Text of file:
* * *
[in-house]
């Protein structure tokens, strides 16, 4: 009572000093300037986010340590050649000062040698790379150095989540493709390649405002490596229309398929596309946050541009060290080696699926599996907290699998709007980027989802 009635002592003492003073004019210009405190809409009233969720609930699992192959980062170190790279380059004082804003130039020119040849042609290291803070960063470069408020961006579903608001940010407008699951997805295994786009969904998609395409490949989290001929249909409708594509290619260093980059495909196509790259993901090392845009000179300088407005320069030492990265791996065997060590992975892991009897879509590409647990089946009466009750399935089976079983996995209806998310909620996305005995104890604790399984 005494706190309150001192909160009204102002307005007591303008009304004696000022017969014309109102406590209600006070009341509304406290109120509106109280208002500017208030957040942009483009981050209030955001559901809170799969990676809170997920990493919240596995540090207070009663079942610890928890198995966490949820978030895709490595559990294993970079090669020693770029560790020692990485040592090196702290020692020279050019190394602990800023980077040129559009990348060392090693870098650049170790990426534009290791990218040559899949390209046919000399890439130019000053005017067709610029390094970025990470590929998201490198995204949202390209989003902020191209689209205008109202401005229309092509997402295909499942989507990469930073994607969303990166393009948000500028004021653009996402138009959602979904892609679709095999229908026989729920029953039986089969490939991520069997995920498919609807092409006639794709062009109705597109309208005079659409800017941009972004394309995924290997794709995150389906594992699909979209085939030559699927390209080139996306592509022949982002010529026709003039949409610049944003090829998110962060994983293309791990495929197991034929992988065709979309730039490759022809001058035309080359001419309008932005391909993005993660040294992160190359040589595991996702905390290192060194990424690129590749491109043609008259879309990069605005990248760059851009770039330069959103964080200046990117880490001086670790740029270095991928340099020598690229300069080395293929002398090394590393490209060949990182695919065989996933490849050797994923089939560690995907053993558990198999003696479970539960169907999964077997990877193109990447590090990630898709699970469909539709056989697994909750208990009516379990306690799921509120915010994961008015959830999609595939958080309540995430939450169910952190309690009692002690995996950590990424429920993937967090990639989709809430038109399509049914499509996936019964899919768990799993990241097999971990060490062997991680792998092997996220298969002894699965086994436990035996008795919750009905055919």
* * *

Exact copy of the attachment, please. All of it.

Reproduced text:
[in-house]
């Protein structure tokens, strides 16, 4: 009572000093300037986010340590050649000062040698790379150095989540493709390649405002490596229309398929596309946050541009060290080696699926599996907290699998709007980027989802 009635002592003492003073004019210009405190809409009233969720609930699992192959980062170190790279380059004082804003130039020119040849042609290291803070960063470069408020961006579903608001940010407008699951997805295994786009969904998609395409490949989290001929249909409708594509290619260093980059495909196509790259993901090392845009000179300088407005320069030492990265791996065997060590992975892991009897879509590409647990089946009466009750399935089976079983996995209806998310909620996305005995104890604790399984 005494706190309150001192909160009204102002307005007591303008009304004696000022017969014309109102406590209600006070009341509304406290109120509106109280208002500017208030957040942009483009981050209030955001559901809170799969990676809170997920990493919240596995540090207070009663079942610890928890198995966490949820978030895709490595559990294993970079090669020693770029560790020692990485040592090196702290020692020279050019190394602990800023980077040129559009990348060392090693870098650049170790990426534009290791990218040559899949390209046919000399890439130019000053005017067709610029390094970025990470590929998201490198995204949202390209989003902020191209689209205008109202401005229309092509997402295909499942989507990469930073994607969303990166393009948000500028004021653009996402138009959602979904892609679709095999229908026989729920029953039986089969490939991520069997995920498919609807092409006639794709062009109705597109309208005079659409800017941009972004394309995924290997794709995150389906594992699909979209085939030559699927390209080139996306592509022949982002010529026709003039949409610049944003090829998110962060994983293309791990495929197991034929992988065709979309730039490759022809001058035309080359001419309008932005391909993005993660040294992160190359040589595991996702905390290192060194990424690129590749491109043609008259879309990069605005990248760059851009770039330069959103964080200046990117880490001086670790740029270095991928340099020598690229300069080395293929002398090394590393490209060949990182695919065989996933490849050797994923089939560690995907053993558990198999003696479970539960169907999964077997990877193109990447590090990630898709699970469909539709056989697994909750208990009516379990306690799921509120915010994961008015959830999609595939958080309540995430939450169910952190309690009692002690995996950590990424429920993937967090990639989709809430038109399509049914499509996936019964899919768990799993990241097999971990060490062997991680792998092997996220298969002894699965086994436990035996008795919750009905055919």